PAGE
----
As a reminder for this series, we will not be considering his background or upbringing or training but will solely focus on his time as the king of Israel. This decision helps isolate his defining moments as a leader regardless of the rich or poor leadership development that he went through.
Saul starts off well in 1 Samuel 10-11 where he is named king and then gets to work. As he is announced as the chosen one to be king, people bring him gifts; however, a group of people immediately disrespect him without a gift but with grumbling. Saul ignores the disrespect to himself but cannot ignore the disrespect of an Ammonite to a Hebrew town. After the victory, those fighting by his side want to go kill those who refused to bring him a gift but Saul does not want to take action. He wanted to build unity instead of creating further division - something an initiator will do.
Saul then has to deal with his first challenge as the Philistines, the ever-present enemy of Israel, rise up to cause problems. Saul organizes an army, including is son Jonathan, and awaits the prophet Samuel. While waiting, many of the soldiers are overcome with fear and decide to leave. Saul, in seeing people leaving, decides to take action to keep everyone together - he offers the sacrifices (something he should never do as it violates his purpose). No sooner had he finished the act, Samuel appears and asks what he has done and declares he acted foolishly (1 Samuel 13:11, 13). Unfortunately, these disobedient actions by Saul would not be an isolated incident (see 1 Samuel 15).
The war with the Philistines created accolades for the one chosen to follow Saul as David killed Goliath. This amazing victory gained favor with others and causes significant jealousy on the part of Saul. This envy arose in 1 Samuel 18:7 as we see both Saul and David returning from a successful campaign against the Hebrew enemies. The common song of celebration said: "Saul has slain his thousands and David his ten thousands." Saul, as the initiator and 1st king, had to be the best and, from this point forward, he viewed David as a threat. He acted in foolish ways to remove David as a threat: (1) trying to kill him with a spear several times, (2) attempting to have the Philistines kill him through a stealthy wager that failed, (3) chasing him across the kingdom to trap him, (4) killing several priests for a supposed disrespect to him, and (5) cursing his own son Jonathan and threw a spear at him for supporting David.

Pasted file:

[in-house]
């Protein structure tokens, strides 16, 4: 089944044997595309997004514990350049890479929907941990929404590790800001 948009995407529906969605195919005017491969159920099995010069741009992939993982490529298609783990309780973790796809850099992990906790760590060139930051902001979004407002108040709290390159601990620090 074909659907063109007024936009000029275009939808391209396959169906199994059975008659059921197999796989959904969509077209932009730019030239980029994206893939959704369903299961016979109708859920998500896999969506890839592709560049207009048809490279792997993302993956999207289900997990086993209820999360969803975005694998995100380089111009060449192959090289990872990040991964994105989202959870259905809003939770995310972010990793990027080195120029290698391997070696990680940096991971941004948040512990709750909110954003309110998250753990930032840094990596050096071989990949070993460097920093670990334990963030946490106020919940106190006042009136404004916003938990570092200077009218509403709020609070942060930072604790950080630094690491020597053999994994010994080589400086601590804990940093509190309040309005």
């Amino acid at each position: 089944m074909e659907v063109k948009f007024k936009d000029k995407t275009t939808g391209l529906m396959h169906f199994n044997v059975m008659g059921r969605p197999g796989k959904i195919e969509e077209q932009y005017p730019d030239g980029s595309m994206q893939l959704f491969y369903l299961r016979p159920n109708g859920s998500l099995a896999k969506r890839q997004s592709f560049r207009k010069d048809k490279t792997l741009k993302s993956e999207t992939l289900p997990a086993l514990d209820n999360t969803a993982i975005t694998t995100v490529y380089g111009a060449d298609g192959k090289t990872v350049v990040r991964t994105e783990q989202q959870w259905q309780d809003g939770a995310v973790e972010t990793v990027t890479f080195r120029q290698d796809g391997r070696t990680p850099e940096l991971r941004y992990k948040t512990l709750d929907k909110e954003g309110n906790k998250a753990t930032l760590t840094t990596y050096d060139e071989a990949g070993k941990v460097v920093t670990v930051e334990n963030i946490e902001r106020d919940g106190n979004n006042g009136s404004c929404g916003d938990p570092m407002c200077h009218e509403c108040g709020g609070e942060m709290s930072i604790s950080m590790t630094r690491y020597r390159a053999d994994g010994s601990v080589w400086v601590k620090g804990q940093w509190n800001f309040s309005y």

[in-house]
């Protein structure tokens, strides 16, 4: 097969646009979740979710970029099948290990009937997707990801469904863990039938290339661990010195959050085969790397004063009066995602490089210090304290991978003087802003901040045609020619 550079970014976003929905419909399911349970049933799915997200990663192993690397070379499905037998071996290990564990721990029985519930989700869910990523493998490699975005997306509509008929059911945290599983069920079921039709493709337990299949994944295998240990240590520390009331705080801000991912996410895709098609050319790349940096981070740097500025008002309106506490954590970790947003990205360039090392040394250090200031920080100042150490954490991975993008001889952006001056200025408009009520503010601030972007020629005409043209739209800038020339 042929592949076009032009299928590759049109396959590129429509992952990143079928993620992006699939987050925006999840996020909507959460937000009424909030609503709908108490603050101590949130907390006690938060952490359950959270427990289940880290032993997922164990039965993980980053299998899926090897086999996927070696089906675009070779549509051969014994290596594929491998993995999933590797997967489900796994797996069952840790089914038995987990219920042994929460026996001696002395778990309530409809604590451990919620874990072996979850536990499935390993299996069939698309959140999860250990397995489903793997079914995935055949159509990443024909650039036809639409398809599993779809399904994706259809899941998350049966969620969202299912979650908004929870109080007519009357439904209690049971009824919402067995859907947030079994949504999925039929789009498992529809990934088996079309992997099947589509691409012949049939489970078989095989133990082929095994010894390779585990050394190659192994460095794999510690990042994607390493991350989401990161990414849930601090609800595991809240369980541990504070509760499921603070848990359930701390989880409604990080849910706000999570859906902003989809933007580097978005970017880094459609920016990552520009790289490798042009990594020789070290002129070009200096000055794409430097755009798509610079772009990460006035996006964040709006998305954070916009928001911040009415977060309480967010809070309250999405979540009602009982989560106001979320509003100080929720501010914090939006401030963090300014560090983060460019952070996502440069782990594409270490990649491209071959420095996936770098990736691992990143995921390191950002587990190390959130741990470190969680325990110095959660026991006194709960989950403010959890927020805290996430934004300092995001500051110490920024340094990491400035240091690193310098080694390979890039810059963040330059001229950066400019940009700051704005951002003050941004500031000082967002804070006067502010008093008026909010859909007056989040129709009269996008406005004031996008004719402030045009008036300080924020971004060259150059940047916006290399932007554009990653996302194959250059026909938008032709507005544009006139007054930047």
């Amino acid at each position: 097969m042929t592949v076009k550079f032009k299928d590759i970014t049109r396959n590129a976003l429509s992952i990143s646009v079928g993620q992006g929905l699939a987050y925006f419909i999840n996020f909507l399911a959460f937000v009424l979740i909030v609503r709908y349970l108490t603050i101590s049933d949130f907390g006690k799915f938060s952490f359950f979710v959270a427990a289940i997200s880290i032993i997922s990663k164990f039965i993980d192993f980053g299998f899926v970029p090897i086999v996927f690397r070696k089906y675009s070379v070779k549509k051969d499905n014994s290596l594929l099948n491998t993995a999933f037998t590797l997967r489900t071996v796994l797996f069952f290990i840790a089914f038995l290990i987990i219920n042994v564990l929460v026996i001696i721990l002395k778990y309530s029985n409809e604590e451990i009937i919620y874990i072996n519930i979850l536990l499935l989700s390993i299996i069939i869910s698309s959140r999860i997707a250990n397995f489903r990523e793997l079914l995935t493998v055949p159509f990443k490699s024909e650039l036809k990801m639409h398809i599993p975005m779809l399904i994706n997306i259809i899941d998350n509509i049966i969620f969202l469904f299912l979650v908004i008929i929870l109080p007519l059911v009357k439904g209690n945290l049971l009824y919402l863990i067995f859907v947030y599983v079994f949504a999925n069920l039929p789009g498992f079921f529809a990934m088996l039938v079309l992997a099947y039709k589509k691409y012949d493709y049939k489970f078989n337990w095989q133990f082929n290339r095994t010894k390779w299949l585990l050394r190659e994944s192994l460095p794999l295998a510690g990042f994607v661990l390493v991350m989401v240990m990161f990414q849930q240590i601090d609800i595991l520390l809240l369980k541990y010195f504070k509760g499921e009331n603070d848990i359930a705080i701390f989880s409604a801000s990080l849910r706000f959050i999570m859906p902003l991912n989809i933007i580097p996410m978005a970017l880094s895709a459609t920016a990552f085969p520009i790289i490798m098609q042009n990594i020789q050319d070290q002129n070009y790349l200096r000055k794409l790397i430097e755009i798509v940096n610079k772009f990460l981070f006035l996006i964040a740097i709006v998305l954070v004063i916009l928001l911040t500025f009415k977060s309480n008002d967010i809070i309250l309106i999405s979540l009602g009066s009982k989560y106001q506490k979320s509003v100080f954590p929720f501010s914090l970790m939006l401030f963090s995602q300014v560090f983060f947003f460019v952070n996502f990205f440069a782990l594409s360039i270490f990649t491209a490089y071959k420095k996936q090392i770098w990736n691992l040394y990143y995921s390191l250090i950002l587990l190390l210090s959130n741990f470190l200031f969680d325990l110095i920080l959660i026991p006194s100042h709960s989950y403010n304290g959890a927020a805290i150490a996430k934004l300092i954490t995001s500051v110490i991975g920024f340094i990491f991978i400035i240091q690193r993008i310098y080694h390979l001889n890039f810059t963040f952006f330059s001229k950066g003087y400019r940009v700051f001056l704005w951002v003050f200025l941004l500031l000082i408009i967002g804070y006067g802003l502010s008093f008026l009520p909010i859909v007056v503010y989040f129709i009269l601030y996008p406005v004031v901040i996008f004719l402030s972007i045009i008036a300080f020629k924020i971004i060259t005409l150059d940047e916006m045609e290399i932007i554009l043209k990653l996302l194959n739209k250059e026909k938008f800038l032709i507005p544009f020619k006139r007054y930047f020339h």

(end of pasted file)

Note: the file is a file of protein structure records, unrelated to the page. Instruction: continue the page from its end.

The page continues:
Finally, we see Saul's failure to admit his mistakes and then act accordingly to change. When he disobeyed God in 1 Samuel 15, he lied to Samuel; and when caught in the lie, blamed the people for the disobedience. He was the leader and could have restrained them but, as the initiator, he did not want to make the tough call. Later, in 1 Samuel 24, David could have killed Saul but did not. After finding out how David acted righteously, Saul admitted his mistakes in pursuing David and knew that he would be kind over Israel; however, he would later continue to chase David in jealousy to kill him.
Ultimately, Saul's rash actions and disobedience removed any opportunity for a royal dynasty for his sons. As the initiator, he established an awful example of what a king/leader could and should be. Yes, he started the line of Hebraic kings but he did not start them well.
Leaders that are initiators (e.g. starting a new organization) would do well to learn from the example of Saul. Specifically, we can learn several lessons from this failed leader of Israel.